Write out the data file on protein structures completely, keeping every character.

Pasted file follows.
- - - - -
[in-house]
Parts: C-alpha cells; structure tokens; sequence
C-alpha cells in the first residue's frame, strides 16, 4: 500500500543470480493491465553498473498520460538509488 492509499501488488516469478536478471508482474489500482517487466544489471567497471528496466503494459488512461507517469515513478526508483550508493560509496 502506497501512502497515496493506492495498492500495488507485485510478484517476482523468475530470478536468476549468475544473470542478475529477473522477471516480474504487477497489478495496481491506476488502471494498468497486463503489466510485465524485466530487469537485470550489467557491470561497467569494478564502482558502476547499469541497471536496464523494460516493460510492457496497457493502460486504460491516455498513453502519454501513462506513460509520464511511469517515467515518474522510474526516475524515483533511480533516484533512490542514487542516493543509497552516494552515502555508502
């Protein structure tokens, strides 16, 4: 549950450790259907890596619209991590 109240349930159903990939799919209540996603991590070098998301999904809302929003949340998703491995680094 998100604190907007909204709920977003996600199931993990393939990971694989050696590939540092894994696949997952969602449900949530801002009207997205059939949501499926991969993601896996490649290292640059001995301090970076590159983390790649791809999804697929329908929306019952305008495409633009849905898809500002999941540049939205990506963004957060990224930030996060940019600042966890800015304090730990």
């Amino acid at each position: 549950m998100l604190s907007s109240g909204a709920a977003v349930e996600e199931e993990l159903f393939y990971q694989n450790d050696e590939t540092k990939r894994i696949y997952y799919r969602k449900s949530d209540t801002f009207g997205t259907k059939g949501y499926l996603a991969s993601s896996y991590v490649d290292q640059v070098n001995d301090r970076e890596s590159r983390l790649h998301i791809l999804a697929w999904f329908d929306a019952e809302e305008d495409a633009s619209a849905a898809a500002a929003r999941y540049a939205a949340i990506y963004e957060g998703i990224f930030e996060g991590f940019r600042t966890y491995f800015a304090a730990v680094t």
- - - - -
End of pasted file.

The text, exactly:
[in-house]
Parts: C-alpha cells; structure tokens; sequence
C-alpha cells in the first residue's frame, strides 16, 4: 500500500543470480493491465553498473498520460538509488 492509499501488488516469478536478471508482474489500482517487466544489471567497471528496466503494459488512461507517469515513478526508483550508493560509496 502506497501512502497515496493506492495498492500495488507485485510478484517476482523468475530470478536468476549468475544473470542478475529477473522477471516480474504487477497489478495496481491506476488502471494498468497486463503489466510485465524485466530487469537485470550489467557491470561497467569494478564502482558502476547499469541497471536496464523494460516493460510492457496497457493502460486504460491516455498513453502519454501513462506513460509520464511511469517515467515518474522510474526516475524515483533511480533516484533512490542514487542516493543509497552516494552515502555508502
């Protein structure tokens, strides 16, 4: 549950450790259907890596619209991590 109240349930159903990939799919209540996603991590070098998301999904809302929003949340998703491995680094 998100604190907007909204709920977003996600199931993990393939990971694989050696590939540092894994696949997952969602449900949530801002009207997205059939949501499926991969993601896996490649290292640059001995301090970076590159983390790649791809999804697929329908929306019952305008495409633009849905898809500002999941540049939205990506963004957060990224930030996060940019600042966890800015304090730990």
């Amino acid at each position: 549950m998100l604190s907007s109240g909204a709920a977003v349930e996600e199931e993990l159903f393939y990971q694989n450790d050696e590939t540092k990939r894994i696949y997952y799919r969602k449900s949530d209540t801002f009207g997205t259907k059939g949501y499926l996603a991969s993601s896996y991590v490649d290292q640059v070098n001995d301090r970076e890596s590159r983390l790649h998301i791809l999804a697929w999904f329908d929306a019952e809302e305008d495409a633009s619209a849905a898809a500002a929003r999941y540049a939205a949340i990506y963004e957060g998703i990224f930030e996060g991590f940019r600042t966890y491995f800015a304090a730990v680094t």